I have decided that Charles de Gaulle airport, outside of Paris, France, is one of the worst attempts at a functional person/airplane interface that I have yet seen. Given that I am from New York City, this is fairly damning. I arrived at this conclusion on the second trip through said airport, connecting from San Marco airport in Venice through to JFK in New York City. I had passed through on my way to Venice, coming from Boston Logan (BOS), several days before.

On landing at CDG the first time, I was tasked with connecting from one Air France flight to another, with 55 minutes to make the connection. Distrusting airline luggage handling immensely, I was carrying all my belongings in two carry-on bags. Upon disembarking from the Boeing 767 that had brought me to CDG, I was directed to a counter where an agent de Correspondance (transfer agent) awaited. I discovered that I had arrived in Hall 2C, and needed to reach Hall 2F.

CDG is built like a three-loop figure eight. TGV tracks bisect the airport along the long axis. The method of moving from Hall to Hall (each 1/2 loop, above and below the tracks, is a Hall) is to take a shuttle bus that travels around the outside of the terminals on a loop road, passing underneath the jetways. After a moment at passport control (the world is at peace, so I got through in five seconds) I moved downstairs to catch the shuttle bus.

The shuttle bus, natch, was delayed. I waited fifteen minutes to catch this necessary step in my transport. It took ten minutes to arrive at terminal 2F, for some reason. After leaving it, I dashed upstairs and made my flight...however, after having my ticket checked and walking out the gate, I found myself back on the ground level at another bus. We loaded into that bus and it took off. After fifteen minutes, it was actually paused under the gate where I had disembarked my international flight. Then it moved off again, this time onto the airfield where a few Air France medium jets waited. After a few moments, however, it stopped, and the man next to me mumbled "Ah, merde, Charles de Gaulle..."

When no explanation was forthcoming, I asked tentatively "Pardon, mais est-ce que nous sommes perdus?" Excuse me, but are we lost?

He laughed, and replied "Bah oui!" But of course!. From his and other folks' attitude, I gathered that CDG's buses were not to be trusted, even when they were the shuttles to the airplane. After a few fits and starts, we finally continued on, moving (it seemed) off the airfield, causing my neighbor to grumble that he'd never even seen this part of the airport. Turns out Air France had dumped us onto a charter; we made it, though.

On the way back through, I arrived at Hall 2F (E.U. flights), and needed to make it to (naturally) Hall 2C. After a walk of perhaps 1/2 kilometer through the terminal, we arrived at the inevitable shuttle bus stop, and waited. The shuttle only took 5 minutes to arrive and 5 minutes to make 2C this time (2C is the next stop on the loop from 2F; the first time we'd gone the long way around). However, once we made it into 2C's bowels, we found that we needed to pass through security. This is to be expected. In this case, though, there were perhaps four hundred people waiting to pass through, and only two gates at this station. I waited in that line for thirty minutes, while my flight's boarding was announced. Luckily, it was a 747-400, so boarding took a good long time, or there might have been problems.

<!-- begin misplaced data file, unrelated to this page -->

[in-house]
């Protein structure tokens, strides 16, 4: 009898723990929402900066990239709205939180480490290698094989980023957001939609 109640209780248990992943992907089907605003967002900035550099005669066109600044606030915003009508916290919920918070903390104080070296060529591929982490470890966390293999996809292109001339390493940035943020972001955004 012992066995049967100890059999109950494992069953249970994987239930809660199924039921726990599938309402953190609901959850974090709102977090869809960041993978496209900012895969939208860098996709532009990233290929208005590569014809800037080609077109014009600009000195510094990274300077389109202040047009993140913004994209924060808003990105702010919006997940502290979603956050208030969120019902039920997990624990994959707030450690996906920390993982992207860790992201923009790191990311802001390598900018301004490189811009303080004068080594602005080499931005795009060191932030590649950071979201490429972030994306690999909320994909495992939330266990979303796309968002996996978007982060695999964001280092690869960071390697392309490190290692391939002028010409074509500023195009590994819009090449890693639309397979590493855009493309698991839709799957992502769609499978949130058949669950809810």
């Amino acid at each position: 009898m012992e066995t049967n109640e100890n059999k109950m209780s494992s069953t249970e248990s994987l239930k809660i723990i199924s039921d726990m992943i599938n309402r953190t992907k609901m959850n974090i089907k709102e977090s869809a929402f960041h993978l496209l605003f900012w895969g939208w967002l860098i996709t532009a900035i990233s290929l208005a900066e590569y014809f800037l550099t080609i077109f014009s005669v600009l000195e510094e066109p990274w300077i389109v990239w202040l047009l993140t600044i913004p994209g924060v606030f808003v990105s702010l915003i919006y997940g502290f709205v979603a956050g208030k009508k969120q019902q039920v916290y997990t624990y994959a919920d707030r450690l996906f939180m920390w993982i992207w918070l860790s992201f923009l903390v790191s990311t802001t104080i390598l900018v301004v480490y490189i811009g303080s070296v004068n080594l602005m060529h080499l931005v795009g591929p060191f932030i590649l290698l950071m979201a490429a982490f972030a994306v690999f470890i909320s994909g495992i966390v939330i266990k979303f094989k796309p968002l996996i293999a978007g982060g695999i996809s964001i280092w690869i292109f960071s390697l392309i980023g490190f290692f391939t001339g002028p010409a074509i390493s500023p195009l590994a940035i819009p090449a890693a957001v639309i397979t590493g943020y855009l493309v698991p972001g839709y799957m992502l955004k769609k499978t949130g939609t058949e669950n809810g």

Given that CDG is relatively modern, I would expect it to function better than this. Of course, I may just be expecting too much from the air travel industry.

I have also had the distinct pleasure of travelling through CDG as well. I was travelling from Pearson in Toronto to Murtala Mohammed Airport in Lagos (Nigeria) via Air France.

Before boarding my plane in Toronto, I was given a small folder labeled "Transfer at Paris-Charles de Gaulle", which was supposed to simplify my transfer to the Lagos flight at CDG.

My flight arrived at Hall 2B (i think) at CDG, somehow after wandering for 10 minutes, I managed to find the transfers desk, and my transfer agent informed me in mixed french and english that I was to board the transfer shuttle waiting just outside the door and get off at hall 2C, which meant that i had to travel all the way around the outside of the 3-loop figure eight, getting off at 2C, the next stop on the transfer shuttle would have been...you guessed it...Hall 2B. I waited for an hour at the assigned gate, and began to get a little worried as the boarding time approached, and no plane was waiting at the end of the boarding ramp. 5 minutes before the flight is to board, a funny looking bus drives up and lifts itself up to the boarding ramp on a funny-looking scissor-like jack. Apparently, we are to board the bus, and the bus drives out to the plane, waiting on the airfield somewhere. When we arrive at the plane, the bus does its acrobatic act again and lifts itself up to the entrance hatch.